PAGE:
In terms of explosive hazard, chemical stability, and life cycle properties, redox components MxOy+Mz are individually and in combination nearly inert by ordinary standards of flame or explosion hazard. A temperature of over 1,000 degrees Fahrenheit or a strong, primary explosive shock is typically required to initiate the redox reaction. Redox components are safe and chemically compatible with conventional explosives used to make EDE compositions. For example, Redox components are safe and chemically compatible with both the Tritonal™ explosive and with tar warhead liners, and EDE compositions should be as stable as current, qualified PBX explosives currently in use, in all phases of the EDE munition life cycle.

In particular, EDE compositions are anticipated to be safe for in situ detonation or burning. Environmentally safe reclamation of EDE compositions can also be feasible as well as cost effective. Components of EDE compositions can be separated, and thus high value components such as metals, metal oxides and crystalline high explosive material can be recovered from decommissioned EDE munitions.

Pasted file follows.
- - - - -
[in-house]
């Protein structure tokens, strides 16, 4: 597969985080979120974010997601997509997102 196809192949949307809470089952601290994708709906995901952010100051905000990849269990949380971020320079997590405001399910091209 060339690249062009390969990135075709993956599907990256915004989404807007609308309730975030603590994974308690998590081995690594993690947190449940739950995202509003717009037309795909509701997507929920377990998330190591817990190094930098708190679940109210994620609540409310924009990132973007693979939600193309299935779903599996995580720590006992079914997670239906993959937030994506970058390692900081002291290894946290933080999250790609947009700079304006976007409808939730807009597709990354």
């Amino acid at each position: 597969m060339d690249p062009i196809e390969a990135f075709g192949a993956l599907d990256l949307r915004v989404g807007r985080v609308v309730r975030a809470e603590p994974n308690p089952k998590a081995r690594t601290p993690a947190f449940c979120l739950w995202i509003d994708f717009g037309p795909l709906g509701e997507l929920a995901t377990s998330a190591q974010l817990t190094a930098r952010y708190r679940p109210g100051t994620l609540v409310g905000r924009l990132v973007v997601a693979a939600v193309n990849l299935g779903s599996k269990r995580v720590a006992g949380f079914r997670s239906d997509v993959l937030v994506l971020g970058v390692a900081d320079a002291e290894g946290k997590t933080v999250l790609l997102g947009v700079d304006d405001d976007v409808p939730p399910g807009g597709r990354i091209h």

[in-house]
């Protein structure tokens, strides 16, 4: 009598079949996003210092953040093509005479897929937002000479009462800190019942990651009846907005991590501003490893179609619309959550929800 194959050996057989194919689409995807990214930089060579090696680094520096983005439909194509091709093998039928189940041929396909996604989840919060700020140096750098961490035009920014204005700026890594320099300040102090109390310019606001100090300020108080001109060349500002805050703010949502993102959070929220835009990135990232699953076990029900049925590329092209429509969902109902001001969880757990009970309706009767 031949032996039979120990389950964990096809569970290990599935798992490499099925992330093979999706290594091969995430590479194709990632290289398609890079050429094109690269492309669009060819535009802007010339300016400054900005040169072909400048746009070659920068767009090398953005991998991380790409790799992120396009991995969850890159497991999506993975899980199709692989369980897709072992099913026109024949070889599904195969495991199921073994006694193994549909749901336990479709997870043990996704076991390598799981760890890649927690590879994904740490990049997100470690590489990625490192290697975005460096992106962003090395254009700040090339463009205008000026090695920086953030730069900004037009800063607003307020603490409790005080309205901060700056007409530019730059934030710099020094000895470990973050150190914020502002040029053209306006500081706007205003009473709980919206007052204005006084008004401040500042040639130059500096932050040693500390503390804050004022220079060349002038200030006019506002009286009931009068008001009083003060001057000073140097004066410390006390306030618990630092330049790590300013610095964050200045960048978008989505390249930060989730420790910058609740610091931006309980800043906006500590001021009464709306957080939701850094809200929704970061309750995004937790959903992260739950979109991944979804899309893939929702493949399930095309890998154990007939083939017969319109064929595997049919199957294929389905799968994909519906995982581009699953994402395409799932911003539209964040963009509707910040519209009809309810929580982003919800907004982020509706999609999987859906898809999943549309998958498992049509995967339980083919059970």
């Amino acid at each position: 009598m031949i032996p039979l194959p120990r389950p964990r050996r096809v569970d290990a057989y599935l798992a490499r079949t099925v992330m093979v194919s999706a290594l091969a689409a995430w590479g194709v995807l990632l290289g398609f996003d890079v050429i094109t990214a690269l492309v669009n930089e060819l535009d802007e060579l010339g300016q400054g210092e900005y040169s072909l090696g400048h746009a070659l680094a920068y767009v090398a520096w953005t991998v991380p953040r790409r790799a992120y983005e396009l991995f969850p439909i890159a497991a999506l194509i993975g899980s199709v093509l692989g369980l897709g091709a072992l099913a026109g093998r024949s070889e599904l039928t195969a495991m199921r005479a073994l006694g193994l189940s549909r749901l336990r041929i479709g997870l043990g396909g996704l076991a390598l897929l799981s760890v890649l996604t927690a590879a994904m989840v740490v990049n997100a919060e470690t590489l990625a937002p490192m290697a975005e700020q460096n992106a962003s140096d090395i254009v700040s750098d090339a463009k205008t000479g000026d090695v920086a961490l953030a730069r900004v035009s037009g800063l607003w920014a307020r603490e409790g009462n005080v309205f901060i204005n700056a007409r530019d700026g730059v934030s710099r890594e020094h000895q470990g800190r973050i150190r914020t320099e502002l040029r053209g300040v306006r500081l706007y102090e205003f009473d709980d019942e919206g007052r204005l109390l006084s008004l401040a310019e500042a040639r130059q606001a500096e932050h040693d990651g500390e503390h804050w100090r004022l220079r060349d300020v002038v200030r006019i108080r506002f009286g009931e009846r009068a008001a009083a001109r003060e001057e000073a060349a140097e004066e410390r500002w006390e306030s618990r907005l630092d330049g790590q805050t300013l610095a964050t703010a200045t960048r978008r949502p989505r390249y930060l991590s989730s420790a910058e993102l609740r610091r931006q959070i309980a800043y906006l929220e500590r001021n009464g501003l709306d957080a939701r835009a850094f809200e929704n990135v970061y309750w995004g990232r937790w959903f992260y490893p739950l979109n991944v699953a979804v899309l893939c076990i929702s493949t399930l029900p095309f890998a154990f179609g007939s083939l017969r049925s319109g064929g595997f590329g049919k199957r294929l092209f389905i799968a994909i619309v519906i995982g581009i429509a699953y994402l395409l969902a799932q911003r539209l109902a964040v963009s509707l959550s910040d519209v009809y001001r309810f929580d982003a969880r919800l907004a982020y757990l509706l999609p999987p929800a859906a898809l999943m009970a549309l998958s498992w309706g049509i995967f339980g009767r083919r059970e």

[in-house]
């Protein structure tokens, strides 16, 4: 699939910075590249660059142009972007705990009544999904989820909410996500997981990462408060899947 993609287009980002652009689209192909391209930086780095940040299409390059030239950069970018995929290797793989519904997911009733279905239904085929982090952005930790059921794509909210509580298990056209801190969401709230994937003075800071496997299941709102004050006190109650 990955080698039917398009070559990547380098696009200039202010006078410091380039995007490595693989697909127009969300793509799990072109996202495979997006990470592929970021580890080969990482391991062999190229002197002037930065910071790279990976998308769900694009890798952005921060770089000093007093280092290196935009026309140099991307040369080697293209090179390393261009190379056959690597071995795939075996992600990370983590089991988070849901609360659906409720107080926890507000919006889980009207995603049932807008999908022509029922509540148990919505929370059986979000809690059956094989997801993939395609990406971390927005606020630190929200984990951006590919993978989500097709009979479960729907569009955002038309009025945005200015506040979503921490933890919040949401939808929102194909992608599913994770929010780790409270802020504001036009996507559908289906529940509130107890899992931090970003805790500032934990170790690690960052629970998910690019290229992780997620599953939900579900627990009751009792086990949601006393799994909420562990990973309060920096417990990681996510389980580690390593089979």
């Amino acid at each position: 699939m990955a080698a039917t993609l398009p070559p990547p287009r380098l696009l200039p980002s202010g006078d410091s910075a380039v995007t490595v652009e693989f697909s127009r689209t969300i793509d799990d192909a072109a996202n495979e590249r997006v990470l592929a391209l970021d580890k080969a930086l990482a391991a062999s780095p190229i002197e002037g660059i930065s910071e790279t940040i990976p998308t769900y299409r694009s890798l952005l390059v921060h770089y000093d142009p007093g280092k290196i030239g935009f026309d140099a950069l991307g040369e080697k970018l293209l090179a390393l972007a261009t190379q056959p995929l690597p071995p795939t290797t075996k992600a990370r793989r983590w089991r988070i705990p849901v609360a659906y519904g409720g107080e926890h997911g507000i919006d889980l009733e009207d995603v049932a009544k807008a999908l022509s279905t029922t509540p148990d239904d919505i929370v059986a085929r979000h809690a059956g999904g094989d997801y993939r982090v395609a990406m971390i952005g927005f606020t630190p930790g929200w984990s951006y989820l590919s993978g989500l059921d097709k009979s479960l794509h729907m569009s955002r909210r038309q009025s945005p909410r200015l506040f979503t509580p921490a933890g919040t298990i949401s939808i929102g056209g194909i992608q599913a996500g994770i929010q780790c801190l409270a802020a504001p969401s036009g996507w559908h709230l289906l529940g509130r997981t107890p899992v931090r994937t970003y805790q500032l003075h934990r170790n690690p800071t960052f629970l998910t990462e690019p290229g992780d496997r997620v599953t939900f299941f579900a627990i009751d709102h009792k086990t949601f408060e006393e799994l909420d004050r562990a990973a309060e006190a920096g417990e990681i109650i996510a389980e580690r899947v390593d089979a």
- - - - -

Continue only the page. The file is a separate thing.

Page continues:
In accordance with principles of the invention, the mass per unit volume density of high explosive formulations is increased while at the same time explosive energy is added to the formulations. As described above, this can be done in accordance with exemplary embodiments of the invention by adding a finely particulate metal oxide and a reducing metal to the high explosive formulations, so that when the high explosive reacts, the reducing metal and the metal oxide react together to produce a metal from the metal oxide and a new oxide made of the oxygen and the reducing metal.